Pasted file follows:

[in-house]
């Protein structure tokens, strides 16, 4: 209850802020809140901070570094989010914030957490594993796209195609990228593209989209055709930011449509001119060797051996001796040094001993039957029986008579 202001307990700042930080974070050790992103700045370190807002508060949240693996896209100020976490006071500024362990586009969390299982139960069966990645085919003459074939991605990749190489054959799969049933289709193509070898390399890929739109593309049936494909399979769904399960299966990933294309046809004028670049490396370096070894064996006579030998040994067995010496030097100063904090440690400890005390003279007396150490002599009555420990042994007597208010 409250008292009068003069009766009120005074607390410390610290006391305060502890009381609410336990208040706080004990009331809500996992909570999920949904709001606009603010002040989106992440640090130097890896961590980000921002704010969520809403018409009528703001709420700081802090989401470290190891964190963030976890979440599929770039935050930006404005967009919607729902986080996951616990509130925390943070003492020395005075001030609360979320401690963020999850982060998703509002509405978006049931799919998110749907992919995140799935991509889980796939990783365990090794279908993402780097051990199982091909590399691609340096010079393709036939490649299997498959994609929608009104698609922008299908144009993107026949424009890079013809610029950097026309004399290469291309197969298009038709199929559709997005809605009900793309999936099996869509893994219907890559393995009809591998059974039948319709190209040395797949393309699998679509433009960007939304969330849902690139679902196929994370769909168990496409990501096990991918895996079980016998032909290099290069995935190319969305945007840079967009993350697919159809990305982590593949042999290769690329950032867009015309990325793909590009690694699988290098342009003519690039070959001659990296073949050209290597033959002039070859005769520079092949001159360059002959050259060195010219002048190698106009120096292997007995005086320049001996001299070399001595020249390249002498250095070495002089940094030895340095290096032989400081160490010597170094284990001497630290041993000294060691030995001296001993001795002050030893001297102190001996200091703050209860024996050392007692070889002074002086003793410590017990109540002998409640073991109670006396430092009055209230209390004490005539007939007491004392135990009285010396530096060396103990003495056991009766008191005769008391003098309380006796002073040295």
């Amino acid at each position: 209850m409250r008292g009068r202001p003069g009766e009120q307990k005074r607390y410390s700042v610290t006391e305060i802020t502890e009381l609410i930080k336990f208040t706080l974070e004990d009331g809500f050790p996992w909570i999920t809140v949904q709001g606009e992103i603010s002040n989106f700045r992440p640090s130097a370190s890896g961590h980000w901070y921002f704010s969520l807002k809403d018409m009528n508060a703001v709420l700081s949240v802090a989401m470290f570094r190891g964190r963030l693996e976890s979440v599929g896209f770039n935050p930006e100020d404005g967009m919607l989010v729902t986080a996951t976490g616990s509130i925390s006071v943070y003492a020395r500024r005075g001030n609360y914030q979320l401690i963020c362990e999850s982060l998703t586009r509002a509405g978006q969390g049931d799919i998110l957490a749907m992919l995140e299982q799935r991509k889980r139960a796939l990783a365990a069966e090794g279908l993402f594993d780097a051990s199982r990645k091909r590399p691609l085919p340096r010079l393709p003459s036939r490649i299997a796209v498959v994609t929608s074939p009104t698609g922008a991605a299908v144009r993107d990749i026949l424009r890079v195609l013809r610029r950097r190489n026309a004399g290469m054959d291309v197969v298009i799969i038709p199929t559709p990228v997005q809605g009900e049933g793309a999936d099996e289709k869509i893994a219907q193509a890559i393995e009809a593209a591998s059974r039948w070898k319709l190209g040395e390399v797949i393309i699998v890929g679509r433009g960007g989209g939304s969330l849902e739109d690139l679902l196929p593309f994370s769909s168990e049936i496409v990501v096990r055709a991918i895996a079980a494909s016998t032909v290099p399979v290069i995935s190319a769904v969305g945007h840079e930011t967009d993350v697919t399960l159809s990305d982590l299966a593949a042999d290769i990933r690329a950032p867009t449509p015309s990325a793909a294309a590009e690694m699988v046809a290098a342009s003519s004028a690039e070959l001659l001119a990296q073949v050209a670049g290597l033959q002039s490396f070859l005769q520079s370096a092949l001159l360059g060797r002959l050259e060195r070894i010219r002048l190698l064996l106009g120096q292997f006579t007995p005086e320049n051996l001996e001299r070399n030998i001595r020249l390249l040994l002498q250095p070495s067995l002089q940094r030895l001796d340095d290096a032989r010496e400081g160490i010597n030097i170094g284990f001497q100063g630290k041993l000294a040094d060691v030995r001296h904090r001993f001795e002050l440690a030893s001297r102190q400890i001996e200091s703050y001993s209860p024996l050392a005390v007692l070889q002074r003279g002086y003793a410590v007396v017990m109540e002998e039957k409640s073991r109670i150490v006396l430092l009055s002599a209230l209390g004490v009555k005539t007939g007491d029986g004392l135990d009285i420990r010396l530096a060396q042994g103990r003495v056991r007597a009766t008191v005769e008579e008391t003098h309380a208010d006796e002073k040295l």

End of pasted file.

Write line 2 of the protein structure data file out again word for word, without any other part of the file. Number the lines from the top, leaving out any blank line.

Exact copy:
């Protein structure tokens, strides 16, 4: 209850802020809140901070570094989010914030957490594993796209195609990228593209989209055709930011449509001119060797051996001796040094001993039957029986008579 202001307990700042930080974070050790992103700045370190807002508060949240693996896209100020976490006071500024362990586009969390299982139960069966990645085919003459074939991605990749190489054959799969049933289709193509070898390399890929739109593309049936494909399979769904399960299966990933294309046809004028670049490396370096070894064996006579030998040994067995010496030097100063904090440690400890005390003279007396150490002599009555420990042994007597208010 409250008292009068003069009766009120005074607390410390610290006391305060502890009381609410336990208040706080004990009331809500996992909570999920949904709001606009603010002040989106992440640090130097890896961590980000921002704010969520809403018409009528703001709420700081802090989401470290190891964190963030976890979440599929770039935050930006404005967009919607729902986080996951616990509130925390943070003492020395005075001030609360979320401690963020999850982060998703509002509405978006049931799919998110749907992919995140799935991509889980796939990783365990090794279908993402780097051990199982091909590399691609340096010079393709036939490649299997498959994609929608009104698609922008299908144009993107026949424009890079013809610029950097026309004399290469291309197969298009038709199929559709997005809605009900793309999936099996869509893994219907890559393995009809591998059974039948319709190209040395797949393309699998679509433009960007939304969330849902690139679902196929994370769909168990496409990501096990991918895996079980016998032909290099290069995935190319969305945007840079967009993350697919159809990305982590593949042999290769690329950032867009015309990325793909590009690694699988290098342009003519690039070959001659990296073949050209290597033959002039070859005769520079092949001159360059002959050259060195010219002048190698106009120096292997007995005086320049001996001299070399001595020249390249002498250095070495002089940094030895340095290096032989400081160490010597170094284990001497630290041993000294060691030995001296001993001795002050030893001297102190001996200091703050209860024996050392007692070889002074002086003793410590017990109540002998409640073991109670006396430092009055209230209390004490005539007939007491004392135990009285010396530096060396103990003495056991009766008191005769008391003098309380006796002073040295």